In the past, brokers closed a transaction, received their commission and were gone. "Now companies want real estate firms to help them understand the strategic picture," says McKiernan. Firms want brokers who can help them recognize how real estate affects their business model.
Going forward, many clients will look to their brokers to make strategic recommendations such as what space the company should occupy, how that space will affect productivity and what future logistic issues the company will need to accommodate, McKiernan says. "The client is looking to the brokerage industry to be a solver of business problems that just happen to have a real estate orientation to them," he says.
New skill requirements Shifting their role from being transaction-focused to that of a strategic partner is the key change brokers face. "To respond to that trend, what we're doing is implementing what is fundamentally a human resource strategy," says Roberts. Jones Lang LaSalle's goal is to attract and retain brokers who can bridge the gap between real estate and business strategies.
Brokers are being called upon to provide a wide variety of skills that include consulting and strategic development, as well as negotiating theand closing the transaction. "That means we focus on hiring people with substantial business experience and advanced degrees who can sit with a CFO, or head of human resources or director of real estate, and work together to craft a strategy and then implement it," says Roberts.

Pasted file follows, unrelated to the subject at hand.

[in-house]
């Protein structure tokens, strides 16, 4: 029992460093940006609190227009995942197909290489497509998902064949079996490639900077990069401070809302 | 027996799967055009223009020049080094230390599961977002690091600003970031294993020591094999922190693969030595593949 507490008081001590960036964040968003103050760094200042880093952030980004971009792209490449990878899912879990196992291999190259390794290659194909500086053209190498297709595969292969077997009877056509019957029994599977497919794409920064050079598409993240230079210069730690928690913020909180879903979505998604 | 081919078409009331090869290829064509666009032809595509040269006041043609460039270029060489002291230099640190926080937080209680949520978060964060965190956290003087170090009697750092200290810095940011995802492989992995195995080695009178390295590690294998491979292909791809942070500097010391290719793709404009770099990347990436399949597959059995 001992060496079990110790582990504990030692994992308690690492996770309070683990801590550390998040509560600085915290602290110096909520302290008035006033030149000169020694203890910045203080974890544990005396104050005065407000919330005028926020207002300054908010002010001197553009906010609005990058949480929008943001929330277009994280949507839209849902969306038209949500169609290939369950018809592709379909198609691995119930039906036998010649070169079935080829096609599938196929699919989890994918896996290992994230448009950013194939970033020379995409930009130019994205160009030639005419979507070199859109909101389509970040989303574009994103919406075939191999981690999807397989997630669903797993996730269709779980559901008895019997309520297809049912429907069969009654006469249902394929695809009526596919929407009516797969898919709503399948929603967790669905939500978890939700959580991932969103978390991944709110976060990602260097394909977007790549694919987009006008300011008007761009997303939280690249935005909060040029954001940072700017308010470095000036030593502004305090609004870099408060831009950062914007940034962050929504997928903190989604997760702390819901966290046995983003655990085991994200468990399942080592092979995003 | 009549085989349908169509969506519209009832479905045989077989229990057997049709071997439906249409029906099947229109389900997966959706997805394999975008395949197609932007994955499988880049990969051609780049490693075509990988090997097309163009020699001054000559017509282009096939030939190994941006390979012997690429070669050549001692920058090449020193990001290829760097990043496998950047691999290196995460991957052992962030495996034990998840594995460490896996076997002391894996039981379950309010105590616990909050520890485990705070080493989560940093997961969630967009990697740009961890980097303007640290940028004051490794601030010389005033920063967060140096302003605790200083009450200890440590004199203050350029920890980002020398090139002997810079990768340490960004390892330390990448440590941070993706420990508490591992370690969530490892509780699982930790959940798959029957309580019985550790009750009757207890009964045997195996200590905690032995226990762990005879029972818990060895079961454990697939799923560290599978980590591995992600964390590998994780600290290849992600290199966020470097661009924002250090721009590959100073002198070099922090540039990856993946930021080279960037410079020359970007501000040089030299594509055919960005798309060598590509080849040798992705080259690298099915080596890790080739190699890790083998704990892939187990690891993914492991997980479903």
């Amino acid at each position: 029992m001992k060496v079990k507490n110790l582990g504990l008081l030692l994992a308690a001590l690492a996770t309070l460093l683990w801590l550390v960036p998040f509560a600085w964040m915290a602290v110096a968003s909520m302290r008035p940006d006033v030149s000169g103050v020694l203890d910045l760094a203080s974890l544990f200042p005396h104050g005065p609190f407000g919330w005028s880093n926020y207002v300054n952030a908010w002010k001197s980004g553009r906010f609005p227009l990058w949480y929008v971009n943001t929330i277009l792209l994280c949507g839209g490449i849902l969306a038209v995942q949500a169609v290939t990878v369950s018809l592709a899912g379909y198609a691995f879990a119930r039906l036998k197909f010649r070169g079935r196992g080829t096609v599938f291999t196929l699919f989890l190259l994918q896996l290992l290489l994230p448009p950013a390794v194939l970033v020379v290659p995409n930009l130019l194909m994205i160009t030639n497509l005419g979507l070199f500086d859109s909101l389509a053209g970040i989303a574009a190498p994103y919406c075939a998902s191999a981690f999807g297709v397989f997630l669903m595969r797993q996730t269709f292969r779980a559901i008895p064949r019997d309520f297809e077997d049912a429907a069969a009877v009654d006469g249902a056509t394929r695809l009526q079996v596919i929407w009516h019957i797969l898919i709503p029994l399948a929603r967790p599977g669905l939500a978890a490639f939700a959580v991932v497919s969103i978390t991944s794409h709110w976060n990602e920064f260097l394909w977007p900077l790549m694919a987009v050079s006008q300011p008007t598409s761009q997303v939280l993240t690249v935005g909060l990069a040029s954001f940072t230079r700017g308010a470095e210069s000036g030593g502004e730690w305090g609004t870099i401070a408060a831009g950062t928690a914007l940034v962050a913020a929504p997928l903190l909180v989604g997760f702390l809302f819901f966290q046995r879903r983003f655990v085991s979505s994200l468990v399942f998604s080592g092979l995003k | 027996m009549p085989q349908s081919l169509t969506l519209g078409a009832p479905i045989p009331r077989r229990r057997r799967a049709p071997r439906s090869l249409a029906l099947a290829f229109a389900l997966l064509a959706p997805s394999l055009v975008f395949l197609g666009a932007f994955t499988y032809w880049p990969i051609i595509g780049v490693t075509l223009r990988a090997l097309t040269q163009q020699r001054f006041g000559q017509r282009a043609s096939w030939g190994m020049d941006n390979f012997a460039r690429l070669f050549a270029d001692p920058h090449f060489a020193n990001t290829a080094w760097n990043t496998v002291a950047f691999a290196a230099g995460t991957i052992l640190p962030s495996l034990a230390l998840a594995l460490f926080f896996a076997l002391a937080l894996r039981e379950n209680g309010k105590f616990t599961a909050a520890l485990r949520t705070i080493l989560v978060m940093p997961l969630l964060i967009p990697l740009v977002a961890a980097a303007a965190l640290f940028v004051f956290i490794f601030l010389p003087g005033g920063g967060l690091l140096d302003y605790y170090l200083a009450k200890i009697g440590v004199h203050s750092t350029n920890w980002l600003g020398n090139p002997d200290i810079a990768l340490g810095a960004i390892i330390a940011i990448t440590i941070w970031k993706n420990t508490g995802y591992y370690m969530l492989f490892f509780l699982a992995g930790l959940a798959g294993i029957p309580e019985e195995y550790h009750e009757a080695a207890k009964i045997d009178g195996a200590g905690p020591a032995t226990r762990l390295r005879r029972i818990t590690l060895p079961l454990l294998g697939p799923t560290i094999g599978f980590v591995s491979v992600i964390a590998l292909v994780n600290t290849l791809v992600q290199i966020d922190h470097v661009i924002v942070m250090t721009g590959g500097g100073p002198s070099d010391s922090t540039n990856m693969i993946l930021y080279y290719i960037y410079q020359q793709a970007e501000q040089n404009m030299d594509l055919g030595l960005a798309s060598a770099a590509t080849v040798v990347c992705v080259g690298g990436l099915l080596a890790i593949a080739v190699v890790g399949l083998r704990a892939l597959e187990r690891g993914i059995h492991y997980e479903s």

Grubb & Ellis is responding to changing client demands by re-establishing skill requirements for new hires. One quality the firm is emphasizing among its existing and new brokers is an understanding of business and finance. Grubb & Ellis wants its brokers to talk intelligently with company CEOs and CFOs regarding aspects of their business such as P&L statements, McKiernan says.
Brokers with strong communication skills and a high aptitude for learning continue to be a priority as well. Every project requires that the broker quickly get up to speed on the client's individual needs and objectives. "In short, you're looking at more of a consultative type of individual who is well-educated and well-rounded, but at the same time who is still very aggressive in how they're out there trying to develop business," says McKiernan.
Communication and education Continuing education is an integral part of staying at the forefront of the real estate industry. "The biggest challenge is keeping up and adapting to change," says David T. Miller, a principal at Signature Associates*ONCOR International in Southfield, Mich. Signature encourages its employees to participate in industry organizations such as SIOR, CCIM and NACORE. "You have to continually educate yourself, and you're not going to be able to totally educate yourself from within the company," says Miller.